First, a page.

Calgary is on alert today as wildfire smoke has started to cover the city.
The City of Calgary and other organizations are recommending citizens take precautions to stay safe during these hazy hours.
The wildfire smoke will be at its peak today, scoring a 10+ on the Air Quality Health Index, but is forecasted to start clearing out by tonight, with continued clearing on Wednesday.
In the meantime, Calgary has issued a fire advisory, recommending that all residents stay vigilant of the reduced visibility and air quality.
“Citizens are asked to use extra caution and avoid the use of open flames, fire pits and campfires whenever possible. The current fire conditions in the Calgary area are considered moderate but may change as the warm, windy conditions continue with limited precipitation expected,” read a Calgary Fire Department statement.
“If conditions change, the city may move to a Fire Restriction or Fire Ban as needed. Smoke from wildfires can fluctuate quickly and vary across localized areas.”
According to the Government of Canada, residents who are most at risk are:
- Pregnant people
- Infants and young children
- People who work outdoors
- People involved in strenuous outdoor exercise
- People with an existing illness or chronic health conditions, such as cancer, diabetes, mental illness, or lung/heart conditions.
The Calgary Board of Education and the Calgary Catholic School District have also issued their own warnings.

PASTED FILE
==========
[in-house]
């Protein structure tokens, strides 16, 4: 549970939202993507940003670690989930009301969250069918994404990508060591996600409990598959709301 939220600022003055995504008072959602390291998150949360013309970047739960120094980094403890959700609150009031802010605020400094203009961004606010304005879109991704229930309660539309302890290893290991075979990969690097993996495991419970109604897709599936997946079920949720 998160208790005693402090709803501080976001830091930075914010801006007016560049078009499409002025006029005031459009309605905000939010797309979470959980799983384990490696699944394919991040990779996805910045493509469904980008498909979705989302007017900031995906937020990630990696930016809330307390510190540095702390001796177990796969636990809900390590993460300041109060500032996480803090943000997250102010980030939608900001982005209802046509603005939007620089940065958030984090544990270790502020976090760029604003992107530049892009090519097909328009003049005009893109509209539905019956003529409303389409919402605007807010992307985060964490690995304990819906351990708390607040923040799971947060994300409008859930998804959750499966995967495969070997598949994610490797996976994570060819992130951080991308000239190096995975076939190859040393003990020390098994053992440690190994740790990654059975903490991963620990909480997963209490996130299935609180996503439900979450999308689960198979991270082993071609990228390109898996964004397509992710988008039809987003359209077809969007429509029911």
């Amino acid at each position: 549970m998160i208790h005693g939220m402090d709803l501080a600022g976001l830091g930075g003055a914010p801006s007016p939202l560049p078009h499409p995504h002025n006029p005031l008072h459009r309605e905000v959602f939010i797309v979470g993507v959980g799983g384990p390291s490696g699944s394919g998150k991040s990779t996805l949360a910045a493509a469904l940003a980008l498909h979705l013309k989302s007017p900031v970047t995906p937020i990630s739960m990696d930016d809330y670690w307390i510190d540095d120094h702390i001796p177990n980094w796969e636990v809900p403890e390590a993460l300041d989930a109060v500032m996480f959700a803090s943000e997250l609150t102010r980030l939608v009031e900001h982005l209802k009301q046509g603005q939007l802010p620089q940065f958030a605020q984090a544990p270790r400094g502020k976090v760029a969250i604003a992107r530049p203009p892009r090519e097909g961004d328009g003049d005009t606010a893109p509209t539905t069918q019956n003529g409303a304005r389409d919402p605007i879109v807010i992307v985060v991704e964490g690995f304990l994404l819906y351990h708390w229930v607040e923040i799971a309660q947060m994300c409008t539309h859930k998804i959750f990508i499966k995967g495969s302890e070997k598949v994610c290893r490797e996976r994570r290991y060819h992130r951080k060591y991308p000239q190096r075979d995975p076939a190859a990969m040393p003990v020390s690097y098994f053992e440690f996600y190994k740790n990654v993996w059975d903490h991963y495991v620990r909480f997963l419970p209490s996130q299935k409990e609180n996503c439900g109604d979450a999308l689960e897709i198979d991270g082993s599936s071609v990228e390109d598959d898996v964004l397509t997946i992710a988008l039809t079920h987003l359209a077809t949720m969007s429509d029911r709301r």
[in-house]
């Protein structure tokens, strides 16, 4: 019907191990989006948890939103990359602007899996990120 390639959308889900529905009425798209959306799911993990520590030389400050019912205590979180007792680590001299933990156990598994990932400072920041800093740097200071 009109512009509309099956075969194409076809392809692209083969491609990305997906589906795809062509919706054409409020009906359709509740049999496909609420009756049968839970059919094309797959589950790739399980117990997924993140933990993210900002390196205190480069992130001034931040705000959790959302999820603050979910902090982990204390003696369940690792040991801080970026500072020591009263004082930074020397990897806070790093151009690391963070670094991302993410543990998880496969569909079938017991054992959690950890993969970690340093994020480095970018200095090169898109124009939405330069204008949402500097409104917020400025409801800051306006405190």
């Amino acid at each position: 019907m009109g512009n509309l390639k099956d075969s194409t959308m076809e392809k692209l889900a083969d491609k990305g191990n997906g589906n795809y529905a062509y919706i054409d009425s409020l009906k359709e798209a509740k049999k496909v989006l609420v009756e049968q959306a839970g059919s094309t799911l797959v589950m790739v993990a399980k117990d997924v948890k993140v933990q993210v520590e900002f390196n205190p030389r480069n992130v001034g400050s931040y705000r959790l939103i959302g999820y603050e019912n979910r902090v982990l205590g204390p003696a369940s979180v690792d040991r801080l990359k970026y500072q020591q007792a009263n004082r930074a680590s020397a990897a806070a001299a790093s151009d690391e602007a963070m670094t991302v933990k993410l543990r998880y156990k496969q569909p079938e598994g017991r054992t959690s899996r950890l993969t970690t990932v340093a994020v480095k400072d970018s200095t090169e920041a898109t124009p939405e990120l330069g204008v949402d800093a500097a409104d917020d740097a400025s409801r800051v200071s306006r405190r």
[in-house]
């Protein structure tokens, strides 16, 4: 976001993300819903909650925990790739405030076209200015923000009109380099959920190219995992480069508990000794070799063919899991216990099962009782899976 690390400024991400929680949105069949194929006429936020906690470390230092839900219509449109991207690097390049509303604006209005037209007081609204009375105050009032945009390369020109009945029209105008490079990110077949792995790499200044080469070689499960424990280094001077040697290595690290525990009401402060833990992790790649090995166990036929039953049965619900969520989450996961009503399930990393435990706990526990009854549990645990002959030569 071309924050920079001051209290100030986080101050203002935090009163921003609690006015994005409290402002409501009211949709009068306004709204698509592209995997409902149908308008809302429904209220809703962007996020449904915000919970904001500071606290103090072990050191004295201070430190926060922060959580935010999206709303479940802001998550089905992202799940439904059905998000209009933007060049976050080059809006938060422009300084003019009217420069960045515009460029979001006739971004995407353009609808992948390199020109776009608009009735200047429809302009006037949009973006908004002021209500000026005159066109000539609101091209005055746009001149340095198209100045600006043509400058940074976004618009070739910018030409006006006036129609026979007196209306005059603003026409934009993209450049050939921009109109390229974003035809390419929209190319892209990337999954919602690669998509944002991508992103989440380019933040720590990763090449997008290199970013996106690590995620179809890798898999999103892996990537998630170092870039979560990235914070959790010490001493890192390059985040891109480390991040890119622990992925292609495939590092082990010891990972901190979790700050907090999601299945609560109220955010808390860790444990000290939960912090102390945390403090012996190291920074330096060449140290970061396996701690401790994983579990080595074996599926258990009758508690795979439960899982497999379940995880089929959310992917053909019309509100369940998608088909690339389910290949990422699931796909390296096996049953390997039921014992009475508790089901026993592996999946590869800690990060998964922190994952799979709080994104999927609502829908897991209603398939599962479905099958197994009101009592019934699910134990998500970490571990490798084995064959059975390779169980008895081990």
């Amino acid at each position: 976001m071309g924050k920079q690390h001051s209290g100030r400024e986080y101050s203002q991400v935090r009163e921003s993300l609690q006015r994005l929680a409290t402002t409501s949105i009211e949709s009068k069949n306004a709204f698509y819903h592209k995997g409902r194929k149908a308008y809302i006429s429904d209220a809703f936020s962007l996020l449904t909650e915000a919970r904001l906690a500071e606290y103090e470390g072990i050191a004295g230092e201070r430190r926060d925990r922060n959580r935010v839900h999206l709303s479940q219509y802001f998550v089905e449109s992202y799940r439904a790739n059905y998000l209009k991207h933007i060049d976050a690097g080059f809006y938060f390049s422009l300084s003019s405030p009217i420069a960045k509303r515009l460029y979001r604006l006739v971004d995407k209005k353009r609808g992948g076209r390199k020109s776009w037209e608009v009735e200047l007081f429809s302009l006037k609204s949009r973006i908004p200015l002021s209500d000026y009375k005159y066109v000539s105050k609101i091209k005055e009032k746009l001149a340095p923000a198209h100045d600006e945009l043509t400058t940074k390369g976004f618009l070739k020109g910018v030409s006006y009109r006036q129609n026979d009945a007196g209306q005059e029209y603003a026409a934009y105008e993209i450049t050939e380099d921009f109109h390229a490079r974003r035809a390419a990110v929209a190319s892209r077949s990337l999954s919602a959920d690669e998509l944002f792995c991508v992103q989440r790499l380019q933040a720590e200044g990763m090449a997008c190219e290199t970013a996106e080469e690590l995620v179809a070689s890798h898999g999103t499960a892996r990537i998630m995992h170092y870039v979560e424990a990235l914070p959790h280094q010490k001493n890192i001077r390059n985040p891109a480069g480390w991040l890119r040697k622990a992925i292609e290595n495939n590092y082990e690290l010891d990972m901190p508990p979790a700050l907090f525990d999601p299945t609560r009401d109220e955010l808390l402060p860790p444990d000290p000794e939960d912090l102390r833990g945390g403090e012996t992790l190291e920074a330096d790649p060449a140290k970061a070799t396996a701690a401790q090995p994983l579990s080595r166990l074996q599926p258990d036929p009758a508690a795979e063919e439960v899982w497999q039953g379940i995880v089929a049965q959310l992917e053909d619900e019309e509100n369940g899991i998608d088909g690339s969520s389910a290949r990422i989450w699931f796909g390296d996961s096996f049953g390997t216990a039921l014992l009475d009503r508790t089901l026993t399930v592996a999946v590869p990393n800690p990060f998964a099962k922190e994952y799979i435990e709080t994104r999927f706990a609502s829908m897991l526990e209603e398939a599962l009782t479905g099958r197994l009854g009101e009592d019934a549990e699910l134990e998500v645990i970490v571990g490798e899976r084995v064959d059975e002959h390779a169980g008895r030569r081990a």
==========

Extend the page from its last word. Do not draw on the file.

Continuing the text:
The CBE recommends that any schools should reduce or reschedule any strenuous activities outside. They also recommended that schools consider indoor recess and lunch supervision for students.
The CSSD will be leaving any changes to outdoor activities to their respective principal’s discretion but does recommend that students and guardians take a look at the real-time air quality index visual map, and the recommendations that come with it.
Mount Royal University will be taking multiple steps to reduce risk on its campus. Some of these steps include enabling air handling smoke protocols, monitoring air quality outside, and enabling HVAC air filtration systems.
The University of Calgary will be following the recommendations of local authorities for the time being.
If you will be going outside, here are some recommendations you can take to reduce smoke risk:
- Limit your time outdoors- If you must be outdoors, consider using a well-fitted mask, such as the N95 to reduce exposure to smoke particles.
- Drink lots of water to keep your throat and nose moist.
- Stop or reduce your activity level if breathing becomes uncomfortable or you or someone in your care start to feel unwell.
- Lastly, check the Air Quality Health Index and monitor your symptoms.